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“Local Employer Shows Their True Colors And Offers Expanded Benefits To Employee Heroes”

You can follow the rules, and still be hated, or even worse…ineffective! So, go into work tomorrow and crack open the old policy and procedure manual and look for those mandates, requirements, and contractual obligations and see if you could make any of them work for you in your efforts to help your company become branded an “employer of choice,” and you, a creative and innovative HR/staffing professional, will lose your current title of “Typical HR Type.” Ah, present company excluded, of course. Have a great day recruiting!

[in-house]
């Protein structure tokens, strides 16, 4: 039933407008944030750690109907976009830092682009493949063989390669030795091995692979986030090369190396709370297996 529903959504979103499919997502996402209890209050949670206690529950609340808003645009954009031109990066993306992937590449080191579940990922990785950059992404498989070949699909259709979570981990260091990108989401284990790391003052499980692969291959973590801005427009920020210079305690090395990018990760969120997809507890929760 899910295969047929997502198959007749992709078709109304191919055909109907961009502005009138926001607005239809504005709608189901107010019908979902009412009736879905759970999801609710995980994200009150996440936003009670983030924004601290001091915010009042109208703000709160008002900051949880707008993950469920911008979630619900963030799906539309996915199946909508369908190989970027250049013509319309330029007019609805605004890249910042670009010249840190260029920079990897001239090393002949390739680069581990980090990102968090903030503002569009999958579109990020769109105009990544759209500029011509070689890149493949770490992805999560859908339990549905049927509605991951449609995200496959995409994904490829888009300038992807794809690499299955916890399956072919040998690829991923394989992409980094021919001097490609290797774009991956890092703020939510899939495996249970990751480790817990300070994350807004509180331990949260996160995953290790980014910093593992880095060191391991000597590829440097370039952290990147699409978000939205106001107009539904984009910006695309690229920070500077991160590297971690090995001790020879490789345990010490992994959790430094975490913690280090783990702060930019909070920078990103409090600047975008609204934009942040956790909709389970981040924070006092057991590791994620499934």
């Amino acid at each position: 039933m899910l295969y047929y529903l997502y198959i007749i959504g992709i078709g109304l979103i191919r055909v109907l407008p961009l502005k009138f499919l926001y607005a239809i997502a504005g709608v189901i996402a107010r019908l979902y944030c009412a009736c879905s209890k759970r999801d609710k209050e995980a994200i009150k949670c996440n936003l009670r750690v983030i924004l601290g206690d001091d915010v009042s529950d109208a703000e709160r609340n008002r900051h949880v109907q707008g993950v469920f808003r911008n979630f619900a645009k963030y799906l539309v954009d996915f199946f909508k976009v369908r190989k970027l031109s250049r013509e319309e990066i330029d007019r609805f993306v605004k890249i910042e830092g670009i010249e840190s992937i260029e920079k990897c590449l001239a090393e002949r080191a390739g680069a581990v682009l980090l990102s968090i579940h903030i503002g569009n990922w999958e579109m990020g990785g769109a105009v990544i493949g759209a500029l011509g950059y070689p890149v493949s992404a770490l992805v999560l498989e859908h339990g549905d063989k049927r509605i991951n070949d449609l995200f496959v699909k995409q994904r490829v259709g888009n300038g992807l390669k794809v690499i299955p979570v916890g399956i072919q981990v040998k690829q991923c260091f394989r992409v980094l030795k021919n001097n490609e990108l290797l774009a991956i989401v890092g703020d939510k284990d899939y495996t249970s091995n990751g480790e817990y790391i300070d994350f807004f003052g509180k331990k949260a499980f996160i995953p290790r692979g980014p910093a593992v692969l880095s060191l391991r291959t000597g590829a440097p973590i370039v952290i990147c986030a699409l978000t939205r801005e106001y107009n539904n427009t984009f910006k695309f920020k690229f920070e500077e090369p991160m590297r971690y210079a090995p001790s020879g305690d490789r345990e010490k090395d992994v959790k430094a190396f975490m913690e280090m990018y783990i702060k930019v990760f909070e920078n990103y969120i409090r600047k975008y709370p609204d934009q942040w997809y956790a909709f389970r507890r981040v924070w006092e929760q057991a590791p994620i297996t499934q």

Ken Gaffey (kengaffey@comcast.net) is currently an employee of CPS Personal Services (www.cps.ca.gov) and has been involved in the Department of Homeland Security, Transportation Security Administration project since its inception. Prior to this National Security project Ken was an independent human resources and staffing consultant with an extensive career of diversified human resources and staffing experience in the high-tech, financial services, manufacturing, and pharmaceutical industries. His past clients include Hewlett Packard, First Data Corporation, Fidelity Investments, Fleet Bank, Rational Software, Ericsson, Astra Pharmaceutical, G&D Engineering, and other national and international industry leaders. In addition to contributing articles and book reviews to publications like ERE, Monster.com, AIRS, HR Today, and the International Recruiters Newsletter, Ken is a speaker at national and international conferences, training seminars, and other staffing industry events. Ken is a Boston native and has lived in the greater Boston area most of his life. Ken attended the University of South Carolina and was an officer in the United States Marine Corps.